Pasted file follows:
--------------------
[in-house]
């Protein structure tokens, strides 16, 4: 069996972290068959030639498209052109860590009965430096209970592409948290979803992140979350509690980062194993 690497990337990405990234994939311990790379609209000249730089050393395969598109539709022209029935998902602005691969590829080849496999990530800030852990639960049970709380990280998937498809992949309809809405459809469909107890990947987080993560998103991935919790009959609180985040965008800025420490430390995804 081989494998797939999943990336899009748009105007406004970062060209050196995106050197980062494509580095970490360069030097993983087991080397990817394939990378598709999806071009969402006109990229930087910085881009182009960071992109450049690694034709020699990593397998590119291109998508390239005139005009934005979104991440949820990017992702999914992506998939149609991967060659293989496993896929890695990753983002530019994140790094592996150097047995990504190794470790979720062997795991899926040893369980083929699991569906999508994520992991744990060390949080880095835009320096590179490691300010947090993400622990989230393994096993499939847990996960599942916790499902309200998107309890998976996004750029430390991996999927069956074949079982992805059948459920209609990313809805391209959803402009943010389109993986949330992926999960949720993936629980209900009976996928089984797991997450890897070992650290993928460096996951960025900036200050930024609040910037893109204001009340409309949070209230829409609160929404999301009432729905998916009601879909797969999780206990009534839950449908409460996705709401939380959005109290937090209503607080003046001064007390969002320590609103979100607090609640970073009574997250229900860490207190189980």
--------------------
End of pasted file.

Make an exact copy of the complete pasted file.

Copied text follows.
[in-house]
């Protein structure tokens, strides 16, 4: 069996972290068959030639498209052109860590009965430096209970592409948290979803992140979350509690980062194993 690497990337990405990234994939311990790379609209000249730089050393395969598109539709022209029935998902602005691969590829080849496999990530800030852990639960049970709380990280998937498809992949309809809405459809469909107890990947987080993560998103991935919790009959609180985040965008800025420490430390995804 081989494998797939999943990336899009748009105007406004970062060209050196995106050197980062494509580095970490360069030097993983087991080397990817394939990378598709999806071009969402006109990229930087910085881009182009960071992109450049690694034709020699990593397998590119291109998508390239005139005009934005979104991440949820990017992702999914992506998939149609991967060659293989496993896929890695990753983002530019994140790094592996150097047995990504190794470790979720062997795991899926040893369980083929699991569906999508994520992991744990060390949080880095835009320096590179490691300010947090993400622990989230393994096993499939847990996960599942916790499902309200998107309890998976996004750029430390991996999927069956074949079982992805059948459920209609990313809805391209959803402009943010389109993986949330992926999960949720993936629980209900009976996928089984797991997450890897070992650290993928460096996951960025900036200050930024609040910037893109204001009340409309949070209230829409609160929404999301009432729905998916009601879909797969999780206990009534839950449908409460996705709401939380959005109290937090209503607080003046001064007390969002320590609103979100607090609640970073009574997250229900860490207190189980």